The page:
Berman, P. (1978). "The Study of Macro and Micro implementation", Public Policy, 26(2), 157- 184.
Brinkerhoff, Derick W. and Crosby, Benjamin L., (2002), Managing Policy Reform: Concepts and Tools for Decision-Makers in Developing and Transitioning Countries, Kumarian Press, Inc.
Chayes, Abram and Antonia, Handler Chayes, (1993), On Compliance, Interna-tional Organization, 47(2), pp. 175-205.
Cochran, Charles L., and Malone, Eloire F. (2007),Public Policy: Perspectives and Choices (Third edition) Viva Books Private Limited, New Delhi.
Creswell, John W.,(2009), Research Design: Qualitative, Quantitative, and Mixed Methods Approaches, SAGE Publication India Pvt. Ltd, New Delhi.
Cuban L (1988).The Managerial Imperative and the practice of leadership in school, Albany: State University of New York Press
Das-Gupta, Arindam and Mookherjee, Dilip (1998), Incentives and Institutional Reform in Tax Enforcement: An Analysis of Developing Country Experience, Oxford University Press, New Delhi.
Dye, Thomas R.,(1975),Understanding Public Policy, Englewood Cliff, New Jersey, Prentice Hall.
Edwards, G.C. III, &Sharkansky I, 1978,The policy Predicament: Making and Implementing Public Policy, W. H. Freeman,San Fransisco, CA.
Fischer CM, Wartick M., Mark M. (1992), Detection Probability and Taxpayer Compliance: A Review of the Literature, J. Acc.Lit. 11, pp 1-46
Government of Nepal, Inland Revenue Department, (2012), Annual Report 2011/12, Kathmandu, Nepal.
Government of Nepal, Ministry of Finance, (2012), Economic Survey, Fiscal Year 2011/12, Kathmandu, Nepal.
--------------------, Value Added Tax Act, 2052, Kathmandu, Nepal.
---------------------, Value Added Tax Regulation, 2053, Kathmandu, Nepal.
Griffin, Ricky W., (2005), Management, 6th Edition, Biztantra, An Imprint of Dreamtech Press, New Delhi.
Hill, Michael and Hupe, Peter (2002), Implementing Public Policy: Governance in Theory and in Practice, Sage Publication, London
Hjern, B (1982). "Implementation Research: The link gone missing",Journal of Public Policy, 2. 301-308)
Holland, Graham, (1991), "Planning for VAT", in: Alan A. Tait (eds) Value-Added Tax: Administration and Policy Issues, International Monetary Fund, Occasional Paper 88.
Jamil, Ishtiaq, (1994), "Administrative Culture: A Mode of Understanding Public Administration Across Cultures", Research in Urban Policy, Vol. 5, JAI Press Inc.
Lavermicocca, Catriona, (2011) "Tax Risk Management Practices and Their Impact on Tax Compliance behavior- The Views of Tax Executives from large Australian Companies", eJournal of Tax Research , vol.9, No.1, pp 89-115
Lipsky, M. (1978),"Standing the Study of public policy implementation on its head". In W.D Burhham& M.W Weinberg (Eds), American Politics and Public Policy (pp 391-401), Cambridge MA : MIT press.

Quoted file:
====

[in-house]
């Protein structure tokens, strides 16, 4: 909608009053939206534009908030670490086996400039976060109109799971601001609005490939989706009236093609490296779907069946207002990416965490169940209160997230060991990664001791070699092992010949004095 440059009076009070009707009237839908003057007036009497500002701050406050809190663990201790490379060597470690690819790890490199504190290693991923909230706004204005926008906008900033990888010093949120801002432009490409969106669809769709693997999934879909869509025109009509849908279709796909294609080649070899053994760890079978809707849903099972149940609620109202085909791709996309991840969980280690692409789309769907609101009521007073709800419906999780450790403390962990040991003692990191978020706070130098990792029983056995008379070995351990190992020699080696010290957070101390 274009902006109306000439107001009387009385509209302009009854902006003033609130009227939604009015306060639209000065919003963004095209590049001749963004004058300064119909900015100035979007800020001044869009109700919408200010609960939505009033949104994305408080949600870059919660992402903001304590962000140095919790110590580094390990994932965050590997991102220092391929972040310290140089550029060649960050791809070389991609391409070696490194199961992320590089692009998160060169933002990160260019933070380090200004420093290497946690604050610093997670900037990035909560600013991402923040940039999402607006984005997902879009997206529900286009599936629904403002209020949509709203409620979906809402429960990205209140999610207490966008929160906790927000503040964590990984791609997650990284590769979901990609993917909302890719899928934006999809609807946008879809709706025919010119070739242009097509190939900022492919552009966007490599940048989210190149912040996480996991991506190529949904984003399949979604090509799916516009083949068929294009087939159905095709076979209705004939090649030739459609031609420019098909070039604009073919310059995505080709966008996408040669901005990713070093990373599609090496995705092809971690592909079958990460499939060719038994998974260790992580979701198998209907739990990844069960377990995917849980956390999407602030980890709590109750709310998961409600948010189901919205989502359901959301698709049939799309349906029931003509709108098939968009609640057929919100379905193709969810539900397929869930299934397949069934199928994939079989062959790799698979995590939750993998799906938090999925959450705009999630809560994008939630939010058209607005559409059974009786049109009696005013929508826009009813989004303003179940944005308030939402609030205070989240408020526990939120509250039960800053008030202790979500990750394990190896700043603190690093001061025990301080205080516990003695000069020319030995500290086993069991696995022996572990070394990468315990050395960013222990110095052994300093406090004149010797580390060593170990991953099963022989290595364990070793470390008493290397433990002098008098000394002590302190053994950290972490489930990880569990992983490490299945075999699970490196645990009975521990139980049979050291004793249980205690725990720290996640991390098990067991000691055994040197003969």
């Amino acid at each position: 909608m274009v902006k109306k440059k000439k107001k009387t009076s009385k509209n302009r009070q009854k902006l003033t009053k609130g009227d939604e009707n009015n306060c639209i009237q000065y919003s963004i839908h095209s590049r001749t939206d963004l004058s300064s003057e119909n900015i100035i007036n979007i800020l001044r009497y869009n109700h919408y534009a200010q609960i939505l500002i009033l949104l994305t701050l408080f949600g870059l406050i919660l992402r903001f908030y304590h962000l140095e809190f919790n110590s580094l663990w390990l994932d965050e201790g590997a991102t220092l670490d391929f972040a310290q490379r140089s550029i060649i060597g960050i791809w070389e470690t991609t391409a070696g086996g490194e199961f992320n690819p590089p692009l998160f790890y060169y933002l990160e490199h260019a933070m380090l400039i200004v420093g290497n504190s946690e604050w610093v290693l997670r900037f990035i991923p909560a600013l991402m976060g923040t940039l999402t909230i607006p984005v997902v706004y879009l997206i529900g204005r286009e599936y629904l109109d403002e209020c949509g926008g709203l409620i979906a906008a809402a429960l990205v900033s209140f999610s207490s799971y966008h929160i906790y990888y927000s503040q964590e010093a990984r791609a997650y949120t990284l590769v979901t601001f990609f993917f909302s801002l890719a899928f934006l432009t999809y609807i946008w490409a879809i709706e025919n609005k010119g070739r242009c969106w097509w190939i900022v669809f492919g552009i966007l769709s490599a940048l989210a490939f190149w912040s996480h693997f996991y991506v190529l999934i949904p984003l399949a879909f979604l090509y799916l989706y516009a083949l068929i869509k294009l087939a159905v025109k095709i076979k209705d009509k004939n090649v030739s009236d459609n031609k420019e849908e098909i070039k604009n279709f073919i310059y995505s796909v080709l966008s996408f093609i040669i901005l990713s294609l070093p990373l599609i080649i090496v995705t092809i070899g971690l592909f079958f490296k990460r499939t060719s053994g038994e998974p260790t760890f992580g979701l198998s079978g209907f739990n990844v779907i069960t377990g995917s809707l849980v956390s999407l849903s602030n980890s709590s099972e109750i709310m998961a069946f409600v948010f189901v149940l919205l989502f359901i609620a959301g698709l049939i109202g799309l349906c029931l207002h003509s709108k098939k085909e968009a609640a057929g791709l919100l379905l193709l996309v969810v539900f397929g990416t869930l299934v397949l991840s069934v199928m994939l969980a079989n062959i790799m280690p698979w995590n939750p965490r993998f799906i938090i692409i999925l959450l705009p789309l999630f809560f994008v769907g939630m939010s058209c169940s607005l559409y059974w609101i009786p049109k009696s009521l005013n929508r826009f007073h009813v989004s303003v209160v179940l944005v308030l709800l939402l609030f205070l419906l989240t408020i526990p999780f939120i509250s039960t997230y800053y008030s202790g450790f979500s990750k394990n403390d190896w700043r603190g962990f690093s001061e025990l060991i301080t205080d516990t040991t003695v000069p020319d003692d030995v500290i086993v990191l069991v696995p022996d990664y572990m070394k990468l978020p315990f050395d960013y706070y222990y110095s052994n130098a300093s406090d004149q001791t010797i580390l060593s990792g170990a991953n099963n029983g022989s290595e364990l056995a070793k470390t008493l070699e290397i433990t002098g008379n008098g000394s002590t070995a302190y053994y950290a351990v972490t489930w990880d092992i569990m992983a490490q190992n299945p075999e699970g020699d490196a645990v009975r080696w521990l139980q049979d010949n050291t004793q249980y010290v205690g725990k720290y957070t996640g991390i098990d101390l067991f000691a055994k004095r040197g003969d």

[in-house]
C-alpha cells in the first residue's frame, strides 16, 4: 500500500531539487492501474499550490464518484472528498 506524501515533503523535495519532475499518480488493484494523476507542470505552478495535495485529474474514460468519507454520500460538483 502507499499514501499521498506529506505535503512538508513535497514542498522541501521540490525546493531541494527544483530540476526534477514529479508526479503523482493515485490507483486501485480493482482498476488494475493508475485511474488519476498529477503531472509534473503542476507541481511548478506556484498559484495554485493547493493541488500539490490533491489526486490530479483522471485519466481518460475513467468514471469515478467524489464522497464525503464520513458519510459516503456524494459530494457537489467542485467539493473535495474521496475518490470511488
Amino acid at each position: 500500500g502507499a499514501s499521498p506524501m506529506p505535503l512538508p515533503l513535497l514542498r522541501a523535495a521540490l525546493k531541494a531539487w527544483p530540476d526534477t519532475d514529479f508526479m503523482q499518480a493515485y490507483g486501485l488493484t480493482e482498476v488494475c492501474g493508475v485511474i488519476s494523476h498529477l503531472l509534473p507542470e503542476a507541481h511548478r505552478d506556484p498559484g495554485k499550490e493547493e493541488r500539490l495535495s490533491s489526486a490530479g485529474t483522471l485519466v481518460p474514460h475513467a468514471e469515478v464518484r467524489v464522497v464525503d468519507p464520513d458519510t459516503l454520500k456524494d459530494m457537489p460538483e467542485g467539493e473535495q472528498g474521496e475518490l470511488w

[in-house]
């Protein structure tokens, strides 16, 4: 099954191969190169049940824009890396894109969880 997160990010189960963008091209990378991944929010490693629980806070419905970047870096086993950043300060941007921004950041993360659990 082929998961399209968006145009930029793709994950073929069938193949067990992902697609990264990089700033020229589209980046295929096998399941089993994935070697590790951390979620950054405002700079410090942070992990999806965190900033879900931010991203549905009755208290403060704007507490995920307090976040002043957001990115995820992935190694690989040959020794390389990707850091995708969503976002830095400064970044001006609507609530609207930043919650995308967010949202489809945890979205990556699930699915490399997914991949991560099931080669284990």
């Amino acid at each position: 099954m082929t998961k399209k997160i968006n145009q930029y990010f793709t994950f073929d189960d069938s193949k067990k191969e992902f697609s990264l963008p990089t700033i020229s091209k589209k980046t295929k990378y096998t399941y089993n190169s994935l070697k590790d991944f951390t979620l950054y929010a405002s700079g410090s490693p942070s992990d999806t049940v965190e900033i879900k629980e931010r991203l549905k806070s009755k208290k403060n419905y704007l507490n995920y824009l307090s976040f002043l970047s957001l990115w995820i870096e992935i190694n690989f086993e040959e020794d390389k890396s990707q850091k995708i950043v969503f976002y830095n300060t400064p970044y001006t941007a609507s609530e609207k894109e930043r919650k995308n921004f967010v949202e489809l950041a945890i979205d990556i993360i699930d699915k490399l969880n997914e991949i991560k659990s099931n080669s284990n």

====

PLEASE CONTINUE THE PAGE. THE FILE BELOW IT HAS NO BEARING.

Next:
John, P. (1998), Analysing Public Policy, Printer,London.
Matland, Richard E. (1995), "Synthesizing the Implementation Literature: The Ambiguity-Conflict Model of Policy Implementation", Journal of Public Administration Research and Theory: J-PART, Vol. 5, No.2, pp. 145-174
May Peter J., (1996), "Mandate Design and Implementation: Enhancing Imple-mentation Efforts and Shaping Regulatory Style", Journal of Public Administration Research and Theory( J-PART), Vol. 6, Page 337- 364
Mazmanian, D.A. & Sabatier P.A. (1983), Implementation and Public Policy, Glen-view, Ill. Scott, Foresman.
McLanghlin, M.W (1990), "The Rand Change Agent Study Revisited: Macro Perspectives and Micro realities", Educational Researcher, 19(9), 11-16
McLanghlin, M.W. (1987), "Learning from Experience: Lessons from policy implementation", Educational Evaluation and Policy Analysis, 9(2), 133-152)
Pressman, J.L., and Wildavsky, A. (1973), Implementation, University of California Press.
Poppelwell, Elisabeth, Kelly, Gail, and Wang, Xin, (2012), "Intervening to to reduce risk: identifying sanction thresholds among SME tax debtors", eJournal of Tax Research, 2012, Atax, The University of New South Walles, vol. 10, no. 2, pp 403 - 435
Reejal, Puskar R. (1995), Fundamental of Public Policy Analysis, PairaviPrakashan, Kathmandu.
Robbins, Stephen P., (2000), Organizational Behavior, 9th Edition, Prentice-Hall of India, New Delhi.
Silwal, Narayan Prasad, (2001), "Value Added Tax: Its Past, Present and Future", In: Rup Khadka (eds), Value Added Tax: Four Years of Implementation, Inland Revenue Department and Value Added Tax Project, Kathmandu, pp 153- 62.
Tait, Alan A. (1991), "VAT Policy Issues: Structure, Regressivity, Inflation, and Exports", in: Alan A. Tait (eds) Value-Added Tax: Administrative and Policy Issues, International Monetary Fund, Occasional Paper 88, October 1991.
Tallberg, Jonas (2002), "Paths to Compliance: Enforcement, Management and the European Union", International Organization, 56(3), pp. 609-43
http://www.mof.gov.np/contentArticle-Content-cWk=